Sibongile Mafu

Family traditions

2013-12-27 08:38

Sibongile Mafu

For the past 15 years or as long as I can remember, my family has had the same Christmas tradition. No one cooks. No one exerts themselves on Christmas Day.

In other households, people slave away (with smiles of course) for hours preparing delicious meals for the people they love, but not in our house. We do things a little differently.

We go somewhere else to eat, whether it be a hotel, a restaurant, one year we even went to a prison, just to switch it up. It really is one of the most special family traditions.

We look back at the year, thankful at how far we’ve come, laugh at the mistakes we’ve made and look forward to the New Year.

Family traditions are a weird sort of thing. You start doing them when you’re very young, presumably not knowing why you’re doing them.

You then have the luxury of growing older and figuring out why the grown-ups around you have put so much emphasis and importance on it. Why the fuss?

Everyone insists on stopping or slowing down their very busy lives and making time to be with one another.

And as the years have gone by, and the young people in the family have grown into non-drinking adults around their parents, the significance of it becomes clearer. Would you ever really see your family if it weren’t for those family reunions and celebrations?

They almost force us all to take a second, book a flight home and spend some time with your flesh and blood. In a world that takes people further and further apart from each other, as they choose to live in different parts of the world, making it increasingly difficult to come back together again, traditions kick us up the backside and remind us that it is not only about the you, the individual.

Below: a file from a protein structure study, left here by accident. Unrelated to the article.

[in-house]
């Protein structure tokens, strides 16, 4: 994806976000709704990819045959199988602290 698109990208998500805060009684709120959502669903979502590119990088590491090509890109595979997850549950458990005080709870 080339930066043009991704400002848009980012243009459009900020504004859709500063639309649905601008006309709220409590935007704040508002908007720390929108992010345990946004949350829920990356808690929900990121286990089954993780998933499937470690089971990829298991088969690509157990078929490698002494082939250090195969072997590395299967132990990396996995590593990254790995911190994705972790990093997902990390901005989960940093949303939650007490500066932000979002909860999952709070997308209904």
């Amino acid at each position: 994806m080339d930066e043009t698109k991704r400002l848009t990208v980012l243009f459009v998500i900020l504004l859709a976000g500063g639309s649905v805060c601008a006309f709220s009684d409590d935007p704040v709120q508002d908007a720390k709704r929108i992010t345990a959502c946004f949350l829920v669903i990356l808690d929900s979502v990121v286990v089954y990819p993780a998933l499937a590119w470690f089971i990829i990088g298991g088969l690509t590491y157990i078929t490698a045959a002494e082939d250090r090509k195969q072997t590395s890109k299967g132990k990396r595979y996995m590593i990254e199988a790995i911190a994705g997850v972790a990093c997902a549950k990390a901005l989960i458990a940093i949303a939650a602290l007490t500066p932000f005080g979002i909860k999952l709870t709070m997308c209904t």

Sociology has done a lot of the hard work in unpacking family traditions and the value they have in a human being’s life. The sense of belonging as well the comfort of the familiar, and as much as I enjoy my own company, there is always something that will pull me home.

And I will go home knowing full well that my mom will complain that I spend too much on clothes, and chastise me for still not knowing how to make my bed properly, and boy do I treasure those moments.

These traditions of course remain traditions because they’re passed on from generation to generation, kept alive by the people that remain behind. Who knows, thing may change with my own, yet-to-exist future family but I will definitely be an advocate to this family tradition, not to avoid cooking, but for everyone to have very real time spent together, doing nothing at all.

Of course traditions like this this don’t mean the same thing to everyone. Some would prefer being alone for the most part, people who’d rather spend as much time as they can away from family, and frankly who just like being on their own.

I love that too, but traditions always remind you that in this big bad world, you are part of a bigger whole.

I hope you continue on with yours.

- Sibongile is a videographer, blogger and social media enthusiast who would be nothing without her thumbs. Follow her on Twitter: @SboshMafu.

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